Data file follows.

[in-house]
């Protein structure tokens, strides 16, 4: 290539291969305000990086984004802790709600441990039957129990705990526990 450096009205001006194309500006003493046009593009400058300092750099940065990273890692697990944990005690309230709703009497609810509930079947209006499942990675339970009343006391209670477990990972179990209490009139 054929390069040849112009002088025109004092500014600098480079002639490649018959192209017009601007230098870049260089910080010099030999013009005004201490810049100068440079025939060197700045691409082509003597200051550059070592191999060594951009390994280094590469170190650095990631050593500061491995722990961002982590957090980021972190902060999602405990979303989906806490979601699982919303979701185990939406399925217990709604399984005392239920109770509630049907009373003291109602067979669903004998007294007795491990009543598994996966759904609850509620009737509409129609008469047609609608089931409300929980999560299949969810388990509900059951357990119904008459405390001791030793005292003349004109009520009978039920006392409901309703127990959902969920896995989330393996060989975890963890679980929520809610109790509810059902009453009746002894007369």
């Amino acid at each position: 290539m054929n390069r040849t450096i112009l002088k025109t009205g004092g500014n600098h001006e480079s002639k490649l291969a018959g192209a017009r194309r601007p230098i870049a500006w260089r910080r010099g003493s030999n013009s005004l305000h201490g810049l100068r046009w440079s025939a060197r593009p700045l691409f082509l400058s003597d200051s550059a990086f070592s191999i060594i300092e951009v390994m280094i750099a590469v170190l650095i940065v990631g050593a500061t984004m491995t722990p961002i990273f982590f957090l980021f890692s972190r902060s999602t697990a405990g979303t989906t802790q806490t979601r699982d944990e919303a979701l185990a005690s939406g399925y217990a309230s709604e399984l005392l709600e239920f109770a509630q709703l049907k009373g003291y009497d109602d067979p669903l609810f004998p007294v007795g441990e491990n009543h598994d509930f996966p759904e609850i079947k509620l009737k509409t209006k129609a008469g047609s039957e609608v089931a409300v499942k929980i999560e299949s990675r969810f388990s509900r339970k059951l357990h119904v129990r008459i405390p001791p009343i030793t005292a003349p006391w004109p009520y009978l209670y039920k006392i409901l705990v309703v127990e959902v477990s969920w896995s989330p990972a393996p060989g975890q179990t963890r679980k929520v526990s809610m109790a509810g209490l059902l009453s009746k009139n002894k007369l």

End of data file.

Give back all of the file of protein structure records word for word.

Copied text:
[in-house]
């Protein structure tokens, strides 16, 4: 290539291969305000990086984004802790709600441990039957129990705990526990 450096009205001006194309500006003493046009593009400058300092750099940065990273890692697990944990005690309230709703009497609810509930079947209006499942990675339970009343006391209670477990990972179990209490009139 054929390069040849112009002088025109004092500014600098480079002639490649018959192209017009601007230098870049260089910080010099030999013009005004201490810049100068440079025939060197700045691409082509003597200051550059070592191999060594951009390994280094590469170190650095990631050593500061491995722990961002982590957090980021972190902060999602405990979303989906806490979601699982919303979701185990939406399925217990709604399984005392239920109770509630049907009373003291109602067979669903004998007294007795491990009543598994996966759904609850509620009737509409129609008469047609609608089931409300929980999560299949969810388990509900059951357990119904008459405390001791030793005292003349004109009520009978039920006392409901309703127990959902969920896995989330393996060989975890963890679980929520809610109790509810059902009453009746002894007369």
């Amino acid at each position: 290539m054929n390069r040849t450096i112009l002088k025109t009205g004092g500014n600098h001006e480079s002639k490649l291969a018959g192209a017009r194309r601007p230098i870049a500006w260089r910080r010099g003493s030999n013009s005004l305000h201490g810049l100068r046009w440079s025939a060197r593009p700045l691409f082509l400058s003597d200051s550059a990086f070592s191999i060594i300092e951009v390994m280094i750099a590469v170190l650095i940065v990631g050593a500061t984004m491995t722990p961002i990273f982590f957090l980021f890692s972190r902060s999602t697990a405990g979303t989906t802790q806490t979601r699982d944990e919303a979701l185990a005690s939406g399925y217990a309230s709604e399984l005392l709600e239920f109770a509630q709703l049907k009373g003291y009497d109602d067979p669903l609810f004998p007294v007795g441990e491990n009543h598994d509930f996966p759904e609850i079947k509620l009737k509409t209006k129609a008469g047609s039957e609608v089931a409300v499942k929980i999560e299949s990675r969810f388990s509900r339970k059951l357990h119904v129990r008459i405390p001791p009343i030793t005292a003349p006391w004109p009520y009978l209670y039920k006392i409901l705990v309703v127990e959902v477990s969920w896995s989330p990972a393996p060989g975890q179990t963890r679980k929520v526990s809610m109790a509810g209490l059902l009453s009746k009139n002894k007369l």